Category Archives: God

Skeeter Davis’s Letters to God

Skeeter DavisBack in 1963 I was in love with a pretty little blonde named Joe Anne Wade.  Joe Anne was a student at Wilcox High School in Santa Clara, California.  I was a freshman in college.  We loved a song by a singer named Skeeter Davis (pictured at right) who was big that year.  Skeeter sang a song called “The End of the World.”  It was about how someone feels when the one they love has departed their life.   When Joe Anne’s previous boyfriend got out of the army, she decided she liked him better than me.  Soon Skeeter’s song was more to me than pretty music:  it described exactly how I felt about losing Joe Anne.

The years have passed and I forgot about Skeeter Davis until tonight.  My wife and I were at the “Jazz Bash by the Bay,” a meeting of jazz bands  in Monterey, California.  In the last performance of the evening, the drummer of one group told a touching story.  His name is Danny Coots and he lives and records in Nashville. 

Danny said his wife had been a fan of Skeeter Davis.  Skeeter lived in Nashville and died there of breast cancer in 2004.   Mrs. Coots went to Skeeter’s estate sale and bought a bunch of things, including boxes.  Inside one of the boxes Danny found some letters that Skeeter had written to God in 1962 and 1963.  The letters were handwritten on hotel stationery and were written while Skeeter was touring.  They were her personal conversation with God, asking him why things had to happen the way they do, why she had to suffer the loss of someone’s love.  She spoke of touring as a popular singer and how lonely it was on the road.

Danny said that, in reading these letters, he felt that he was intruding on Skeeter’s privacy.  It was obvious that when she was pouring her heart out to God, she never intended that her writings would be read by anyone else.  Danny said that the content of Skeeter’s letters could best be summarized by the words to one of her most popular songs – “The End of the World.”

The Monterey jazz group ended their performance by playing and singing this song and by dedicating it to Skeeter Davis.  It was a touching thing to do.   The audience responded with a standing ovation.  Thank you, Danny Coots, for sharing this with all of us.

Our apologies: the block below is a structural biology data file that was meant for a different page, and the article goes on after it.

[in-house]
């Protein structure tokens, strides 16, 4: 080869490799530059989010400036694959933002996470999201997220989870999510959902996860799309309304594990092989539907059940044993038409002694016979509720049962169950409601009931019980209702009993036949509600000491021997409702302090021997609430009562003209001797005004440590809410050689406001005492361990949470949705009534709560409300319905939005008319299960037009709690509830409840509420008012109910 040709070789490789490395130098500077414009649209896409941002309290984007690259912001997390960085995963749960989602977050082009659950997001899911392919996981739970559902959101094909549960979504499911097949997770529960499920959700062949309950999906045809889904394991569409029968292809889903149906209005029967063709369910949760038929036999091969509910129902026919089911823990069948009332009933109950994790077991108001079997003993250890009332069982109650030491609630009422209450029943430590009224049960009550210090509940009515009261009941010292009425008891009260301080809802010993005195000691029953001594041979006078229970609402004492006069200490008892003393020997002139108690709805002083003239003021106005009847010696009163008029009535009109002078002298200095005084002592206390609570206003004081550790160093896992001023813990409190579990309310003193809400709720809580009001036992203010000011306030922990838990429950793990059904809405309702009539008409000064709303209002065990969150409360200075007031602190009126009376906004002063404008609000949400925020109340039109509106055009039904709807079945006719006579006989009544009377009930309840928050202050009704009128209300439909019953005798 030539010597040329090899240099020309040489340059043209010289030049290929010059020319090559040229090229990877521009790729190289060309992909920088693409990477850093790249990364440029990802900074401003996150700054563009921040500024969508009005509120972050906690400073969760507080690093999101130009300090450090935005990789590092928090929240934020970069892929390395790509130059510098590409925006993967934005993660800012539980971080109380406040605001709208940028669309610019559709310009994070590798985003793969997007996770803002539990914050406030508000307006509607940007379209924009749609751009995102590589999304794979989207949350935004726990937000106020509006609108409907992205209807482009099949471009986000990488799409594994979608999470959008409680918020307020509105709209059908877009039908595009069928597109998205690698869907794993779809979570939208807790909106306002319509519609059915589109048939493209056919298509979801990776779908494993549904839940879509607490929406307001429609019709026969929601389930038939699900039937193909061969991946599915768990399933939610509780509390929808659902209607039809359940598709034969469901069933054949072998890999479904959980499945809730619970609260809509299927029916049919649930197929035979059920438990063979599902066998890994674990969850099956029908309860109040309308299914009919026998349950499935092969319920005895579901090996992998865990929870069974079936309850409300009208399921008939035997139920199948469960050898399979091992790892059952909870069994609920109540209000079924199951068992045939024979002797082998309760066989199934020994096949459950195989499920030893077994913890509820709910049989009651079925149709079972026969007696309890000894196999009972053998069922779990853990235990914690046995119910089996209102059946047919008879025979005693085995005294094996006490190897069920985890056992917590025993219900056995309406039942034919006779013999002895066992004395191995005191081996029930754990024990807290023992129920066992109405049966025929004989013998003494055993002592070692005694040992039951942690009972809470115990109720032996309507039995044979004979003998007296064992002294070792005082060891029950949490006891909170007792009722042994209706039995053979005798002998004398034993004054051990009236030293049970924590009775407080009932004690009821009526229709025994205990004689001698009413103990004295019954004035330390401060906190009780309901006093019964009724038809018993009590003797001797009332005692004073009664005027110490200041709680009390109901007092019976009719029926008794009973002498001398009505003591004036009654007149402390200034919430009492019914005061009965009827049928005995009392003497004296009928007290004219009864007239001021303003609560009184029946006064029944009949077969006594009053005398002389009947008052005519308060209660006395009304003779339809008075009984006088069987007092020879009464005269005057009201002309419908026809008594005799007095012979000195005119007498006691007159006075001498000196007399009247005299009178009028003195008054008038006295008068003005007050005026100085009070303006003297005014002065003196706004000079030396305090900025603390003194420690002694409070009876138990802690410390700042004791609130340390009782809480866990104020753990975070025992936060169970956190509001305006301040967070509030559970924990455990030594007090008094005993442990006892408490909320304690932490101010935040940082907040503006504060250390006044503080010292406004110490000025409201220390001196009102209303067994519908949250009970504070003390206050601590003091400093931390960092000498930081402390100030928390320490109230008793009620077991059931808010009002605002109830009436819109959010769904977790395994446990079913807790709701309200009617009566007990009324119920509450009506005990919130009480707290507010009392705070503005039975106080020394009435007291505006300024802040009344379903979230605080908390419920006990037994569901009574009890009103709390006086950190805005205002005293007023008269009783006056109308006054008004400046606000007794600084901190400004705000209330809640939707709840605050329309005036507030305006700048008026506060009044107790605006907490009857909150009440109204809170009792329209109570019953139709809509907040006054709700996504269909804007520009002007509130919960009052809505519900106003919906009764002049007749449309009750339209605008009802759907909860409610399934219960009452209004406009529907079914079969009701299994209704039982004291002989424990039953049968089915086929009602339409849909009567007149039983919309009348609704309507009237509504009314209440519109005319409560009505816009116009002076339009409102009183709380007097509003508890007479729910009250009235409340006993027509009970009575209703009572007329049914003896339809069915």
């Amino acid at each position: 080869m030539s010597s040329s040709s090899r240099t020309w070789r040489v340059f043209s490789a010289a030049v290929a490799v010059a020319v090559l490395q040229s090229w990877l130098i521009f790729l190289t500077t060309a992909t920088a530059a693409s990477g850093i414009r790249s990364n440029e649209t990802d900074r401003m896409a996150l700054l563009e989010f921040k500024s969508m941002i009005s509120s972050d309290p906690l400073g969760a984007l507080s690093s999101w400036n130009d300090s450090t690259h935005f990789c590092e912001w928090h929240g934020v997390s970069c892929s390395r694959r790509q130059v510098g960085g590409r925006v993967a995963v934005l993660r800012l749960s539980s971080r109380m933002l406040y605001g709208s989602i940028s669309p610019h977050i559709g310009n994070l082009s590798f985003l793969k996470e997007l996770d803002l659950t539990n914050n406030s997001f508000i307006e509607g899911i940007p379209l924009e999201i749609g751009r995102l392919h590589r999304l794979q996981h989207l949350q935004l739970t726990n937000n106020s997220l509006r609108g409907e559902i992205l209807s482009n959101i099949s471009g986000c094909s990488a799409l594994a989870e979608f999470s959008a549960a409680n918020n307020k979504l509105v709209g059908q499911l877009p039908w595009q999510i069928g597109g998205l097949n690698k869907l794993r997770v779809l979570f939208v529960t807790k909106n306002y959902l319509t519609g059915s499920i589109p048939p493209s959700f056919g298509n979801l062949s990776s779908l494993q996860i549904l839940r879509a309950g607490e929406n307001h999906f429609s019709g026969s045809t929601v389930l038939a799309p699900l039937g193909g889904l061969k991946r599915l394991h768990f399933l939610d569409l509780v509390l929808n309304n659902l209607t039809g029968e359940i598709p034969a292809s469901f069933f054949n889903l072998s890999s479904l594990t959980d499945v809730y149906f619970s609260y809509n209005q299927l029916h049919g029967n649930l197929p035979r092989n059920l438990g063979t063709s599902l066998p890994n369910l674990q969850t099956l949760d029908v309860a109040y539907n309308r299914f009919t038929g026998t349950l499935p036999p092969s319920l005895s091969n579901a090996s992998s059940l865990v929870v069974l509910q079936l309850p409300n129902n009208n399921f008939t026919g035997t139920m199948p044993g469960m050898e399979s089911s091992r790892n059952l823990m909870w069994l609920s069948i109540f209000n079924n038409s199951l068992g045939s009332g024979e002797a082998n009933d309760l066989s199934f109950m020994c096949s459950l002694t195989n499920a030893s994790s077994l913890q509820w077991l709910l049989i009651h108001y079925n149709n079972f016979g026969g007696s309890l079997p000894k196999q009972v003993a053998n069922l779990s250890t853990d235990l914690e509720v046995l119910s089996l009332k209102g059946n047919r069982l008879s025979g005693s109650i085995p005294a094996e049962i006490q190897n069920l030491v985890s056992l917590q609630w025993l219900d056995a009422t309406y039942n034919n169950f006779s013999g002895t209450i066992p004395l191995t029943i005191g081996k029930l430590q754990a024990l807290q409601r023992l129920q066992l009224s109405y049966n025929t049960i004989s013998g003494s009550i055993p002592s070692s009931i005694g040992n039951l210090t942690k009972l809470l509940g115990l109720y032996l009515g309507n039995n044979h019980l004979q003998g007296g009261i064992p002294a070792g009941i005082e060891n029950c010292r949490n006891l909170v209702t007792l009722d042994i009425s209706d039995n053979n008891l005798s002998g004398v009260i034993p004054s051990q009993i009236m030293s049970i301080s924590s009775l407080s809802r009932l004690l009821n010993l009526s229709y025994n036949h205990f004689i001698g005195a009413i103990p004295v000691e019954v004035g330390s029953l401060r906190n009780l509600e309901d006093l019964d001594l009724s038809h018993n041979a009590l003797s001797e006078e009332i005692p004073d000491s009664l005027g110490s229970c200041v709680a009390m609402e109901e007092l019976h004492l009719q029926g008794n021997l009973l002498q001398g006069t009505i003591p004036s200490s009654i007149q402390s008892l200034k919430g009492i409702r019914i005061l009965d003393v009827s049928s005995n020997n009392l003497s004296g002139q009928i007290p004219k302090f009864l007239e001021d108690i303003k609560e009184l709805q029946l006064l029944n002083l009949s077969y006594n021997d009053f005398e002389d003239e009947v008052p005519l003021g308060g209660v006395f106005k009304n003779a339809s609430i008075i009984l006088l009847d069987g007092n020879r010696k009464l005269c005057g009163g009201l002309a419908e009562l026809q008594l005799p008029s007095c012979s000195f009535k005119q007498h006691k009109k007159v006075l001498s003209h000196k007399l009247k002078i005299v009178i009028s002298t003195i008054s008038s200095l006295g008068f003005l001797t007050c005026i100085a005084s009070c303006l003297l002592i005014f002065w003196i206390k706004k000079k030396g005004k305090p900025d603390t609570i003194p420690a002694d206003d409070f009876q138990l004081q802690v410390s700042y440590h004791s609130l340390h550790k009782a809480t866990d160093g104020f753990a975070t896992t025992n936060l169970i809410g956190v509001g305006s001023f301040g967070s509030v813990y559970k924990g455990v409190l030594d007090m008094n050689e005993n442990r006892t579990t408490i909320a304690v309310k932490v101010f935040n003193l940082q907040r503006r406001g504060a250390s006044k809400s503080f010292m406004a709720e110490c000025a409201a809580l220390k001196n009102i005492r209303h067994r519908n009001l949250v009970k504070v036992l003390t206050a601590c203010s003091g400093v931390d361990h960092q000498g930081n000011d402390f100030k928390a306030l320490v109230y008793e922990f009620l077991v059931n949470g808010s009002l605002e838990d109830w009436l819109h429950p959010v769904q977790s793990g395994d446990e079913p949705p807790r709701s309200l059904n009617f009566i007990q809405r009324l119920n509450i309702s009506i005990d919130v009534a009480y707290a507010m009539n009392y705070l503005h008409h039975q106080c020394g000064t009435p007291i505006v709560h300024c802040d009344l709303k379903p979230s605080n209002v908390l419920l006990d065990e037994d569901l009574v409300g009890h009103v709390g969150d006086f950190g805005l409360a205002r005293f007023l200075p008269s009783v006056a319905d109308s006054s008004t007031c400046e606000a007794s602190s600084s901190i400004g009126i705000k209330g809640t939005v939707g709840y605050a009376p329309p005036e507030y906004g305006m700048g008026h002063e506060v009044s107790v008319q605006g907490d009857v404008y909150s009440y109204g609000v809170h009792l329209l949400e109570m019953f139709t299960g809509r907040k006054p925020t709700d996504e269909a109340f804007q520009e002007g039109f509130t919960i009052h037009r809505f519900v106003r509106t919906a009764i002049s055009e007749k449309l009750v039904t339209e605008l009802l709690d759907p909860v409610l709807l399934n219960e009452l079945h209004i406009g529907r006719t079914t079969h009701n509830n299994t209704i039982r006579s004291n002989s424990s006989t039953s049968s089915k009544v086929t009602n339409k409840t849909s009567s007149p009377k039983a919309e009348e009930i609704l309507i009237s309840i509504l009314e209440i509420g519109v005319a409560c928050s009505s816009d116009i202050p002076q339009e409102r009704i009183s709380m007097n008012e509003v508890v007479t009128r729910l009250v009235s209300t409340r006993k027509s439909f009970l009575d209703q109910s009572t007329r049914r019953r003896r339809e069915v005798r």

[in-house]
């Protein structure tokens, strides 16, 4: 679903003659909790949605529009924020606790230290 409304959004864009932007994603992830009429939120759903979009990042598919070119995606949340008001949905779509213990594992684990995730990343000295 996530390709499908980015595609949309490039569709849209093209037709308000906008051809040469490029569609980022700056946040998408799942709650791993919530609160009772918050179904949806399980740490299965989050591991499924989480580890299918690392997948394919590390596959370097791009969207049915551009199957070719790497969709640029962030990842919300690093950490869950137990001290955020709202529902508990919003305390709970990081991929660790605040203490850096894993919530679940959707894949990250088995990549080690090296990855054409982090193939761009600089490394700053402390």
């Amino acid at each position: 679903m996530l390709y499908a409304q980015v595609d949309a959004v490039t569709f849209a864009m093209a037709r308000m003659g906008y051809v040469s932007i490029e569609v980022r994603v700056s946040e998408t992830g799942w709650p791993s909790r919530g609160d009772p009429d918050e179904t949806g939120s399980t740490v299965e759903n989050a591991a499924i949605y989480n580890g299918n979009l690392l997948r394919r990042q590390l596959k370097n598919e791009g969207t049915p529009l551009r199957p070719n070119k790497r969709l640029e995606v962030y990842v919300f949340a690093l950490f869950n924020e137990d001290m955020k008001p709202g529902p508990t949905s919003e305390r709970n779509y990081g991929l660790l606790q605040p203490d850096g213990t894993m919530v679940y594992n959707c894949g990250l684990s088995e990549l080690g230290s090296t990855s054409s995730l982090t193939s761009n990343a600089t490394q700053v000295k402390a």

Following are two things:  the words to “The End of the World” and then a Youtube video of Skeeter singing the song.  Enjoy – then say a prayer for Skeeter Davis. 


Why does the sun go on shining
Why does the sea rush to shore
Don’t they know it’s the end of the world
‘Cause you don’t love me any more

Why do the birds go on singing
Why do the stars glow above
Don’t they know it’s the end of the world
It ended when I lost your love

I wake up in the morning and I wonder
Why everything’s the same as it was
I can’t understand, no, I can’t understand
How life goes on the way it does

Why does my heart go on beating
Why do these eyes of mine cry
Don’t they know it’s the end of the world
It ended when you said goodbye

Why does my heart go on beating
Why do these eyes of mine cry
Don’t they know it’s the end of the world
It ended when you said goodbye


Neale Donald Walsch’s “Conversations With God” Book 1

ndwalsch.jpgAs promised in my last post, I did indeed read Book 1 of Neale Donald Walsch’s “Conversations With God.”  I had started it some months ago, decided it was boring and quit reading.  However, I became intrigued by the boiling anger the book generates in some Christians, so decided to give it another go. 

The book actually became interesting as I got more into the text.  I read some things that were almost profound; other things that were interesting; and some things that I thought were just plain dumb.  Nothing that I read was really earth-shaking.   In general, Walsch’s God (hereinafter referred to as “WG”) simply rehashed a lot of existing philosophy and religious beliefs.  Some of these beliefs come from Christianity or Judaism (the so-called “Abrahamic” faiths) and some came from Buddism, Hinduism or Taoism (the so-called “Brahmic” faiths).  The rest came from Walsch himself.

I will give Walsch a lot of credit for starting a new conversation, if not with God, about God and our concepts of the divine and the infinite.  The danger in this is that it will draw a lot of anger from devout religionists, who already have “the truth” and don’t want it messed with.  They see any new examination into the nature of God as blasphemy and the work of the devil.  I, however, have an open mind.  I think it is a healthy exercise to brush several millennia of dust from ancient religious texts and to reexamine their premises.  Man’s ideas about science, government, business, art and other aspects of culture have continued to evolve over the centuries.  It is only our concepts of the infinite that are fixed and static and not allowed to grow.